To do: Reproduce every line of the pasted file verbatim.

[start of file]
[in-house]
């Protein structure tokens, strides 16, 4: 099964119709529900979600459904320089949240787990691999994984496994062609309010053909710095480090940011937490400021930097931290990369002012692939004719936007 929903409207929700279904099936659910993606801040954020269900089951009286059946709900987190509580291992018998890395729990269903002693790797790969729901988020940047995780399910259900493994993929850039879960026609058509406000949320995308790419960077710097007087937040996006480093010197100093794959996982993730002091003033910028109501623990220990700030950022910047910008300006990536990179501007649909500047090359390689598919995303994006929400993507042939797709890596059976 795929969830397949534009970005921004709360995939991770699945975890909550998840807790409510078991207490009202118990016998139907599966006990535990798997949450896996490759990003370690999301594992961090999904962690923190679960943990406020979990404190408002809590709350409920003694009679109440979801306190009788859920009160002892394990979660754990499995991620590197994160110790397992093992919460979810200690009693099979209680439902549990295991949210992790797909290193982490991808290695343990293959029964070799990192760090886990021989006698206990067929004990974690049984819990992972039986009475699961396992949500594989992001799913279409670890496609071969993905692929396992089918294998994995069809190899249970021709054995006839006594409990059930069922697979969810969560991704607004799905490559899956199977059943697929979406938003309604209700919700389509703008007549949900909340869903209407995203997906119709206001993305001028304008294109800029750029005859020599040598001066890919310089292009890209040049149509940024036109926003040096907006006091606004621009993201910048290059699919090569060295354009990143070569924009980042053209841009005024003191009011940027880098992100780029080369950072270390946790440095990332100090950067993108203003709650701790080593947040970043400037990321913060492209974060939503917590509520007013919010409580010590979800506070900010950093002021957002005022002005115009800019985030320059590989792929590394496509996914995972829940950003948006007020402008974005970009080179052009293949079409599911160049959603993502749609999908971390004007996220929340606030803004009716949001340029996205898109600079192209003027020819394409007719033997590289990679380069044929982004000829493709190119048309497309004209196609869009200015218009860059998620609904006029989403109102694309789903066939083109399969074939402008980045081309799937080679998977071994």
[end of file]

[in-house]
């Protein structure tokens, strides 16, 4: 099964119709529900979600459904320089949240787990691999994984496994062609309010053909710095480090940011937490400021930097931290990369002012692939004719936007 929903409207929700279904099936659910993606801040954020269900089951009286059946709900987190509580291992018998890395729990269903002693790797790969729901988020940047995780399910259900493994993929850039879960026609058509406000949320995308790419960077710097007087937040996006480093010197100093794959996982993730002091003033910028109501623990220990700030950022910047910008300006990536990179501007649909500047090359390689598919995303994006929400993507042939797709890596059976 795929969830397949534009970005921004709360995939991770699945975890909550998840807790409510078991207490009202118990016998139907599966006990535990798997949450896996490759990003370690999301594992961090999904962690923190679960943990406020979990404190408002809590709350409920003694009679109440979801306190009788859920009160002892394990979660754990499995991620590197994160110790397992093992919460979810200690009693099979209680439902549990295991949210992790797909290193982490991808290695343990293959029964070799990192760090886990021989006698206990067929004990974690049984819990992972039986009475699961396992949500594989992001799913279409670890496609071969993905692929396992089918294998994995069809190899249970021709054995006839006594409990059930069922697979969810969560991704607004799905490559899956199977059943697929979406938003309604209700919700389509703008007549949900909340869903209407995203997906119709206001993305001028304008294109800029750029005859020599040598001066890919310089292009890209040049149509940024036109926003040096907006006091606004621009993201910048290059699919090569060295354009990143070569924009980042053209841009005024003191009011940027880098992100780029080369950072270390946790440095990332100090950067993108203003709650701790080593947040970043400037990321913060492209974060939503917590509520007013919010409580010590979800506070900010950093002021957002005022002005115009800019985030320059590989792929590394496509996914995972829940950003948006007020402008974005970009080179052009293949079409599911160049959603993502749609999908971390004007996220929340606030803004009716949001340029996205898109600079192209003027020819394409007719033997590289990679380069044929982004000829493709190119048309497309004209196609869009200015218009860059998620609904006029989403109102694309789903066939083109399969074939402008980045081309799937080679998977071994």